Original 2-Page Document in.pdf
|cc:||B. D. Thomas|
|H. C. Cross/A. D. Westerman|
|L. R. Jackson|
|W. T. Reid|
|P. J. Rieppal|
|V. W. Ellsey/R. J. Lund||January 9, 1953|
Mr. Miles E. Goll
Wright-Patterson Air Force Base, Ohio
Attention Capt. Edward J. Ruppelt
Dear Mr. Goll:
This letter concerns a preliminary recommendation to ATIC on future methods of handling the problem of unidentified aerial objects. This recommendation is based on our experience to date in analyzing several thousands of reports on this subject. We regard the recommendation as preliminary because our analysis is not yet complete, and we are not able to document it where we feel it should be supported by facts from the analysis.
We are making this recommendation prematurely because of a CIA-sponsored meeting of a scientific panel, meeting in Washington, D.C., January 14, 15, and 16, 1953, to consider the problem of "flying saucers". The CIA-sponsored meeting is being held subsequent to a meeting of CIA, ATIC, and our representatives held at ATIC on December 12, 1952. At the December 12 meeting our representatives strongly recommended that a scientific panel not be set up until the results of our analysis of the sighting-reports collected by ATIC were available. Since a meeting of the panel is now definitely scheduled we feel that agreement between Project Stork and ATIC should be reached as to what can and what cannot be discussed at the meeting in Washington on January 14-16 concerning our preliminary recommendation to ATIC.
Experience to date on our study of unidentified flying objects shows that there is a distinct lack of reliable data with which to work. Even the best-documented reports are frequently lacking in critical information that makes it impossible to arrive at a possible identification, i.e. even in a well-documented report there is always an element of doubt about the data, either because the observer had no means of getting the required data, or was not prepared to utilize the means at his disposal. Therefore, we recommend that a controlled experiment be set up by which reliable physical data can be obtained. A tentative preliminary plan by which the experiment could be designed and carried out is discussed in the following paragraphs.
Based on our experience so far, it is expected that certain conclusions will be reached as a result of our analysis which will make obvious the need for an effort to obtain reliable data from competent observers using the [... unreadable...] necessary equipment. Until more reliable data are available, no positive answers to the problem will be possible.
Mr. Miles E. Goll -2- January 9, 1953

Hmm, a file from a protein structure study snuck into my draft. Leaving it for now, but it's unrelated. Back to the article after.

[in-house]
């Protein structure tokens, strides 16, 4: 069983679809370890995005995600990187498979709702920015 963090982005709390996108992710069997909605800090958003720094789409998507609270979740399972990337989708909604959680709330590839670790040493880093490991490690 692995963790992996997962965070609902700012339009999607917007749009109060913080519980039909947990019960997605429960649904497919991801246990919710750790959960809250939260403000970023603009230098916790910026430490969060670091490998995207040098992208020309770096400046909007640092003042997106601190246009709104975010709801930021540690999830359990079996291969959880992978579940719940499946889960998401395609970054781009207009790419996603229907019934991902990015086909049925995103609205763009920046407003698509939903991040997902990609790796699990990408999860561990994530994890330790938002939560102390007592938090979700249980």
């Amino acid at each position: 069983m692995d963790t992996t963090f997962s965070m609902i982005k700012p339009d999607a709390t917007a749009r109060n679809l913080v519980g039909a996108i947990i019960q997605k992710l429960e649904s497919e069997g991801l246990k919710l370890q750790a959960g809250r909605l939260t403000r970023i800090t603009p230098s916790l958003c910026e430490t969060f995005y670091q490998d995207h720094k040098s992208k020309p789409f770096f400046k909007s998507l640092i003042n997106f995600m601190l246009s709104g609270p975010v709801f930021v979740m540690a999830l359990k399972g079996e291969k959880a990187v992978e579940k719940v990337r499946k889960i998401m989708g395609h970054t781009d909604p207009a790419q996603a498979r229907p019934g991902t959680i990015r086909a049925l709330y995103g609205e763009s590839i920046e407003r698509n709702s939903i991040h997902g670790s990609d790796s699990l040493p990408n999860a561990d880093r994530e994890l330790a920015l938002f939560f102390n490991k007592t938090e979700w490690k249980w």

We expect that our analysis will show that certain areas in the United States have had an abnormally high number of reported incidents of unidentified flying objects. Assuming that, from our analysis, several definite areas productive of reports can be selected, we recommend that one or two of theses areas be set up as experimental areas. This area, or areas, should have observation posts with complete visual skywatch, with radar and photographic coverage, plus all other instruments necessary or helpful in obtaining positive and reliable data on everything in the air over the area. A very complete record of the weather should also be kept during the time of the experiment. Coverage should be so complete that any object in the air could be tracked, and information as to its altitude, velocity, size, shape, color, time of day, etc. could be recorded. All balloon releases or known balloon paths, aircraft flights, and flights of rockets in the test area should be known to those in charge of the experiment. Many different types of aerial activity should be secretly and purposefully scheduled within the area.
We recognize that this proposed experiment would amount to a large-scale military maneuver, or operation, and that it would require extensive preparation and fine coordination, plus maximum security. Although it would be a major operation, and expensive, there are many extra benefits to be derived besides the data on unidentified aerial objects.
The question of just what would be accomplished by the proposed experiment occurs. Just how could the problem of these unidentified objects be solved? From this test area, during the time of the experiment, it can be assumed that there would be a steady flow of reports from ordinary civilian observers, in addition to those by military or other official observers. It should be possible by such a controlled experiment to prove the identity of all objects reported, or to determine positively that there were objects present of unknown identity. Any hoaxes under a set-up such as this could almost certainly be exposed, perhaps not publicly, but at least to the military.
In addition, by having resulting data from the controlled experiment, reports for the last five years could be re-evaluated, in the light of similar but positive information. This should make possible reasonably certain conclusions concerning the importance of the problem of "flying saucers".
Results of an experiment such as described could assist the Air Force to determine how much attention to pay to future situations when, as in the past summer, there were thousands of sightings reported. In the future, then, the Air Force should be able to make positive statements, reassuring to the public, and to the effect that everything is well under control.
Very truly yours,
H. C. Cross